I feel one of the keys to successful interviewing is using a checklist. Would you take a seat on an airline that didn’t use a pre-flight checklist, as in Dr. Atul Gawande’s The Checklist Manifesto? Silly question isn’t it? Hiring employees may not be life or death, like a pre-flight checklist could be, but it can positively or adversely affect your organization. When interviewing applicants, does your organization use an interview format?
8-Point Interview Checklist
• Greet the candidate
• Review the application
• Use an interview profile
• Complete an interview
• Share the opportunities of the position
• Share the pitfalls
• Challenge the candidate
• Make a decision
Let’s look closer at each point:
1. Greet the Candidate
Personally greet the candidate and escort them to a quiet area to complete the employment application. Offer refreshments and invest 3-5 minutes to put them at ease with some chitchat, such as weather, etc.
2. Review the Application
Study their job history, position(s) desired, and qualifications — including schooling, training, and experience. Also, evaluate any criminal history, salary desired, and references. During the review, question incomplete answers and contradictions with open-ended questions like who, what, when, where, why, or how. Here are a few suggestions for asking questions.
For example, when reviewing the job history of a candidate, look for the following — Are there gaps in employment and why? What was the candidate doing between positions? Are there short employment periods on the job (under 1-2 years)? Again, ask why. Your application should ask the reason for leaving. Are there similar reasons for leaving more than one position, and is it a trend?
They are many employment applications available online. We suggest approval from your HR department and your Attorney before implementing any new employment form.
3. Use an Interview Profile
An interview profile is a list of character traits, skills, and observations based on current successful employees, and it’s used to identify the best candidates.
4. Complete a Pre-Selection Interview
To me, an interview is an information sharing dialogue. A pre-selection interview should focus on gathering information to determine if the candidate fits the position and the position fits the candidate. Questions like, “…what makes you happy and unhappy at work…” may give insight as to how they will fit your culture. Candidates who FIRST share what makes them happy, in my experience, have proven to be positive employees. Asking, “…what would you most like to improve about yourself…”, may demonstrate the candidate’s desire to improve. I’ve found people who share their areas of desired improvement to be open, honest, and usually easier to train. They want to learn — they want to improve.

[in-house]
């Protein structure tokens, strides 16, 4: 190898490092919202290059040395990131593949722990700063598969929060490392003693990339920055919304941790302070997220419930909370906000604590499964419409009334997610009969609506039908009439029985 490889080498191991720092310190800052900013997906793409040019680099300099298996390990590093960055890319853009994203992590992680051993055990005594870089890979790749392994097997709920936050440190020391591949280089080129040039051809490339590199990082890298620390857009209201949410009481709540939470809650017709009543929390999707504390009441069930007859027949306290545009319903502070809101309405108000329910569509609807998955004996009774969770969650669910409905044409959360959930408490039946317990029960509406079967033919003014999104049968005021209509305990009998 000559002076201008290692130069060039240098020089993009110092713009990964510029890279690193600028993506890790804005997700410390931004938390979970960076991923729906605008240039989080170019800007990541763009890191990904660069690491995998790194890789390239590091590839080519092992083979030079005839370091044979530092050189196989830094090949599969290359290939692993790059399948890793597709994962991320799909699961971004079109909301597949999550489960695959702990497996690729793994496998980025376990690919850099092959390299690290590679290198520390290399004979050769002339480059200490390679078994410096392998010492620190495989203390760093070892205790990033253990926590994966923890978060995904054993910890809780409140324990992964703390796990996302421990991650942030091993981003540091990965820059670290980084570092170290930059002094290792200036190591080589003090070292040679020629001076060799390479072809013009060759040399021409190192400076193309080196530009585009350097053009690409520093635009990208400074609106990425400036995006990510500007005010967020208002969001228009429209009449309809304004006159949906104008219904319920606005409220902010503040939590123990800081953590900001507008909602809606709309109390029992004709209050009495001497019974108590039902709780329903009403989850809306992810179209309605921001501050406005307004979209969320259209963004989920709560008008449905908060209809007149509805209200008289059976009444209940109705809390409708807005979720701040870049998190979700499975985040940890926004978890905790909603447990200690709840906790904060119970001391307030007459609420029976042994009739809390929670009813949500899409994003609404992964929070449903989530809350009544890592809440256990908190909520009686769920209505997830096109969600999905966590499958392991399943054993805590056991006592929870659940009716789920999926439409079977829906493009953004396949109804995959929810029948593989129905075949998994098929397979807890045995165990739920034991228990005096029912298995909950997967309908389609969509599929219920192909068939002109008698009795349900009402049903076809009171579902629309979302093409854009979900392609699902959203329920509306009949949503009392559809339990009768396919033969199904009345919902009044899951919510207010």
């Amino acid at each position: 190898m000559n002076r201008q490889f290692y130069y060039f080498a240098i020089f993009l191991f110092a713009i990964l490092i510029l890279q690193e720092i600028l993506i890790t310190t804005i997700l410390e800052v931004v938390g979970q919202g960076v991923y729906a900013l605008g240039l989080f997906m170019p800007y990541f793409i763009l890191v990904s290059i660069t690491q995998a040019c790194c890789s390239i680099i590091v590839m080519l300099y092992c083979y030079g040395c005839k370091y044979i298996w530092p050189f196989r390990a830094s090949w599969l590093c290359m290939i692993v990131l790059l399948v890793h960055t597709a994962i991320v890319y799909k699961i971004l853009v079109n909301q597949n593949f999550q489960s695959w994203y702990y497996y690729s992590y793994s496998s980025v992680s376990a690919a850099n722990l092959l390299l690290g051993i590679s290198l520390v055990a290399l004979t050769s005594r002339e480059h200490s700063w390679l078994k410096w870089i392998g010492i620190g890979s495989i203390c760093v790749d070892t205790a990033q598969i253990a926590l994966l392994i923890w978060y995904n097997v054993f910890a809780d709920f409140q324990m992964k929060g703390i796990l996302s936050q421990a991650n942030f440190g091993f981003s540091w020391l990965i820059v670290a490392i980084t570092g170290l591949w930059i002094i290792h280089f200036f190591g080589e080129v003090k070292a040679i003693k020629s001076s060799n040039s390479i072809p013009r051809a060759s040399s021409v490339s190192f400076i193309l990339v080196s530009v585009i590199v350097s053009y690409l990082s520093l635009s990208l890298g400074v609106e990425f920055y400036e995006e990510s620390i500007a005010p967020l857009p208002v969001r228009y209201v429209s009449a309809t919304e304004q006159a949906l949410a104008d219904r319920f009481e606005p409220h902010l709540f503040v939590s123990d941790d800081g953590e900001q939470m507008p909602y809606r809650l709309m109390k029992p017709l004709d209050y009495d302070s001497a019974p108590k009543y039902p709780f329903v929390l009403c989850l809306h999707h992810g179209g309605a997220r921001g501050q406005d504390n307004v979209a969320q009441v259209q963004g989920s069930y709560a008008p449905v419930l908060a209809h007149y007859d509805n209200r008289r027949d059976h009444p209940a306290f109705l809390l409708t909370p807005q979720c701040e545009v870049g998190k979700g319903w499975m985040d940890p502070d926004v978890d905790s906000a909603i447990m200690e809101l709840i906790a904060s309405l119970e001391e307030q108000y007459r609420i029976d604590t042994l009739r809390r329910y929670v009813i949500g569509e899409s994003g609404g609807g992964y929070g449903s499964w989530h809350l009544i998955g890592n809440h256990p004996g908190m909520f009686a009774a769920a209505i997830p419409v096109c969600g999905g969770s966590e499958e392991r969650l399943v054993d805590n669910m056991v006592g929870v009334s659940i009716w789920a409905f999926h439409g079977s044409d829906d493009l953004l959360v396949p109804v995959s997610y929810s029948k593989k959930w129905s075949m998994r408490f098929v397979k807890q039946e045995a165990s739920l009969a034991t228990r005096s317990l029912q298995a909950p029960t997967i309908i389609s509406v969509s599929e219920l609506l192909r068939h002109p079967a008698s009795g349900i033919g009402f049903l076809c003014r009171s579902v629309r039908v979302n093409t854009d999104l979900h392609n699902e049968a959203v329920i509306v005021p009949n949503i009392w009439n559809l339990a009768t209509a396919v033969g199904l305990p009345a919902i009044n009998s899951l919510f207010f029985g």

5. Share the Opportunities
Share success stories of others on your team – especially entry-level employees who have risen from the ranks. Talk about the culture of the company – training, charitable initiatives, group outings, etc.
6. Share the Pitfalls of the Position
Don’t downplay this. Tell it like it is. If there is frequent overtime, weekend work, travel, late hours, etc., — divulge it. No job is perfect, so share the pitfalls. How can a candidate make an informed decision without all the information? If you’re unsure of the pitfalls, ask team members currently holding the position.
7. Challenge the Candidate
One example is asking the candidate why they want to work with your organization.
8. Make a Decision
f it’s a multiple interview process, send the candidate home to consider the pitfalls of the position and a time to contact you to schedule the next step.
If a candidate doesn’t qualify for the position, don’t lead them on. Tell them the truth. You may find it easier to share something you like about them first, then explain why the position is not a good fit.
I’ve seldom had anyone not appreciate the truth when I’ve explained why the position wasn’t a good fit. I’ve also had candidates fight for the position, which caused me to reconsider. With this upfront tactic, I’m never inundated with calls or emails from candidates I wouldn’t consider for the position. If they contact me, it’s because I wanted them to contact me.